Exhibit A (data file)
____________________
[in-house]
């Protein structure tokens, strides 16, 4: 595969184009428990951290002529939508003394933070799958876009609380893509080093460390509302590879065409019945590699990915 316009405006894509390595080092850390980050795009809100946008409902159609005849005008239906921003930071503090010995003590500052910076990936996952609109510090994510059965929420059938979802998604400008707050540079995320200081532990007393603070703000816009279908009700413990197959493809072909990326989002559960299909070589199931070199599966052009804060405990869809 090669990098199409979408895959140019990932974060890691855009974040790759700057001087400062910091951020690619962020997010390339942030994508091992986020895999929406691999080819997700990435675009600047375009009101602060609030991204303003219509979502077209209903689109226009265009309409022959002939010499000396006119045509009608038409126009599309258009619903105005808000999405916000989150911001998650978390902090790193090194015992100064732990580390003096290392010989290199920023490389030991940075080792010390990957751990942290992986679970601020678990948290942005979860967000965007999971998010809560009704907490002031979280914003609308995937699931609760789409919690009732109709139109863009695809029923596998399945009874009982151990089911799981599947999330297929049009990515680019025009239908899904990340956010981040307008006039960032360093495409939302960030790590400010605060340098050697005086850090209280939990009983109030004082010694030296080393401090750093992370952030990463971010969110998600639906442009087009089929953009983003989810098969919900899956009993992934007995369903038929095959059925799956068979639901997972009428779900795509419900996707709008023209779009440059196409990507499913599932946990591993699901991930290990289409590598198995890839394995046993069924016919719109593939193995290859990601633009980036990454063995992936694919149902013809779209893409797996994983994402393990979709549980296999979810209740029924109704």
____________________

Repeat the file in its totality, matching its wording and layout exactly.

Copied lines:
[in-house]
């Protein structure tokens, strides 16, 4: 595969184009428990951290002529939508003394933070799958876009609380893509080093460390509302590879065409019945590699990915 316009405006894509390595080092850390980050795009809100946008409902159609005849005008239906921003930071503090010995003590500052910076990936996952609109510090994510059965929420059938979802998604400008707050540079995320200081532990007393603070703000816009279908009700413990197959493809072909990326989002559960299909070589199931070199599966052009804060405990869809 090669990098199409979408895959140019990932974060890691855009974040790759700057001087400062910091951020690619962020997010390339942030994508091992986020895999929406691999080819997700990435675009600047375009009101602060609030991204303003219509979502077209209903689109226009265009309409022959002939010499000396006119045509009608038409126009599309258009619903105005808000999405916000989150911001998650978390902090790193090194015992100064732990580390003096290392010989290199920023490389030991940075080792010390990957751990942290992986679970601020678990948290942005979860967000965007999971998010809560009704907490002031979280914003609308995937699931609760789409919690009732109709139109863009695809029923596998399945009874009982151990089911799981599947999330297929049009990515680019025009239908899904990340956010981040307008006039960032360093495409939302960030790590400010605060340098050697005086850090209280939990009983109030004082010694030296080393401090750093992370952030990463971010969110998600639906442009087009089929953009983003989810098969919900899956009993992934007995369903038929095959059925799956068979639901997972009428779900795509419900996707709008023209779009440059196409990507499913599932946990591993699901991930290990289409590598198995890839394995046993069924016919719109593939193995290859990601633009980036990454063995992936694919149902013809779209893409797996994983994402393990979709549980296999979810209740029924109704």